“My orientation and my preferences are towards openness and transparency. The more transparent you are, the easier it is to find a win-win space. If you’re in a commercial situation, and people are holding things back, finding a space that wins for everybody makes it hard. That’s not true for all negotiations. There are some where you’re trying to claw a little more value for us.” 

O’Neill was involved in all the discussions trying to land the $63-billion deal whose completion saw the company join the world’s top-ten independent oil and gas companies. And ahead of the deal’s closure, she changed the company’s name from Woodside Petroleum to Woodside Energy to better reflect her hopes for its role in the global energy transition away from fossil fuels.


The company adopted a target in 2022 that it would invest US$5 billion in new energy products and lower-carbon services by 2030. And it made a non-binding pledge to be carbon neutral by 2050. Those goals, however, keep rubbing up against the realities of extracting fossil fuels. Last year, O’Neill took a restraining order against activists from Disrupt Burrup Hub who were arrested for protesting outside her home.

This week she faces a hostile shareholder meeting where activist shareholders will argue that she hasn’t gone far enough towards an energy transition and will attempt to vote down her energy plans, as well as remove company chair Richard Goyder.

How does it feel to be seen as a bad guy in the climate crisis? 

“You have to have conviction that what you’re doing is right. And I spend a lot of time with customers. I spend a lot of time with governments in places like Japan and Korea, understanding what’s really happening on the ground. There’s a clear understanding that, yes, renewables are important, but gas has to be part of the mix. So, I take a lot of comfort that what we’re doing does improve people’s lives. We are keeping homes warm in Korea in the winter, keeping the lights on in Tokyo, keeping industry running in Western Australia.”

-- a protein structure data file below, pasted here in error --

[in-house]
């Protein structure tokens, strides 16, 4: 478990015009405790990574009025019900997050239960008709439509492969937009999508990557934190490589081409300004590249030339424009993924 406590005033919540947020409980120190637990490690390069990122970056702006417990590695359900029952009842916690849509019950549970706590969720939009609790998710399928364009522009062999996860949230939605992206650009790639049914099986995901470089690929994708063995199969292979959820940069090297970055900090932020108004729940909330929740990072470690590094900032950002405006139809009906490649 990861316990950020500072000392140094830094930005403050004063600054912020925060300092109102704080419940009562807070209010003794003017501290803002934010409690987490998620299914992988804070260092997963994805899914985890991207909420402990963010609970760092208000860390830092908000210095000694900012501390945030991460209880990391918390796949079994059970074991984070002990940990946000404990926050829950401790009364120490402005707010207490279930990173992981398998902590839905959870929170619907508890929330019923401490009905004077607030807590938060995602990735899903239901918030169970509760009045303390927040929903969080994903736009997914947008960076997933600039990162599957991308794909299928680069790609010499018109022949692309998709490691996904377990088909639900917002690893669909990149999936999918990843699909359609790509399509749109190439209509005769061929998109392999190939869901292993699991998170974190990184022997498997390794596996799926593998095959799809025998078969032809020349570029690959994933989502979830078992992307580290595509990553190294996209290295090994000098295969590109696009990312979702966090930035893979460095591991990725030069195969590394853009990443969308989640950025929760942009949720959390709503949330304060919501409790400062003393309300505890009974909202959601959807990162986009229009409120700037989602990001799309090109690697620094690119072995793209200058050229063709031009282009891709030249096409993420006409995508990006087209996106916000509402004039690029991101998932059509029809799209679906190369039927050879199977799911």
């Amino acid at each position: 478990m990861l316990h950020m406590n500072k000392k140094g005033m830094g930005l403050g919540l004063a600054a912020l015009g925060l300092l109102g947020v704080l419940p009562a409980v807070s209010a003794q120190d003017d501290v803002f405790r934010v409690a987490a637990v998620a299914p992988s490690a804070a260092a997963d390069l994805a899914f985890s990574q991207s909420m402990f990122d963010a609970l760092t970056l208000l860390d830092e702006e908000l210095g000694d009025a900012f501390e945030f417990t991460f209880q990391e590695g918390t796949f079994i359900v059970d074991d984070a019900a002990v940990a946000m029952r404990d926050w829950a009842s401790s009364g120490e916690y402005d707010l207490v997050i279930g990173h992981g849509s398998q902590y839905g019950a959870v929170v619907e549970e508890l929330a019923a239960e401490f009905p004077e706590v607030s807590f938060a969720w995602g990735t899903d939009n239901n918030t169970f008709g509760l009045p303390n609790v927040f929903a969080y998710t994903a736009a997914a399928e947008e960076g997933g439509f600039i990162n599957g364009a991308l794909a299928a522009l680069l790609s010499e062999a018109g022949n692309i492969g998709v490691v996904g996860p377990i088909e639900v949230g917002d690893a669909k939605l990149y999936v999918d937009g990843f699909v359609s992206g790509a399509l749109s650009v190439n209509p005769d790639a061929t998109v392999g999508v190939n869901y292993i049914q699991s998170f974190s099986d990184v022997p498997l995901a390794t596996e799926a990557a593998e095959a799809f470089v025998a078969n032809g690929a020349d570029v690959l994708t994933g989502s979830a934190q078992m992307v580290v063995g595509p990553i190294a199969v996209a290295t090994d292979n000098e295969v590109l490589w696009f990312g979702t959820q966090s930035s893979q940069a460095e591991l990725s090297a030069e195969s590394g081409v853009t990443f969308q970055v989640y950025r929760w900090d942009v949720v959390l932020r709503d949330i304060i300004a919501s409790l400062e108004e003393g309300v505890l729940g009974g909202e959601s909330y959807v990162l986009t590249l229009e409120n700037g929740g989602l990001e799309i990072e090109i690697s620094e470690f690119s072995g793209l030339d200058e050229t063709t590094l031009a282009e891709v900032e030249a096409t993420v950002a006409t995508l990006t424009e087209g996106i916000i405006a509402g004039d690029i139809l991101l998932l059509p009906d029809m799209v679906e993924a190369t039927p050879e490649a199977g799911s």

Does it make you feel better that you’ve taken the business towards green energy? 

“First and foremost, that’s not why we’re doing it. We have absolute conviction in the role of oil and gas. There’s a whole bunch of products that require hydrocarbons as an input. Gas is used for fertiliser, and it’s used for glass and brick making, petrochemicals, and road building. We want to diversify the business into things like hydrogen and carbon solutions. That’s just prudent. There will be uncertainty about how the future evolves, and if the world starts moving more rapidly towards demanding these lower carbon products, we want to have them available.”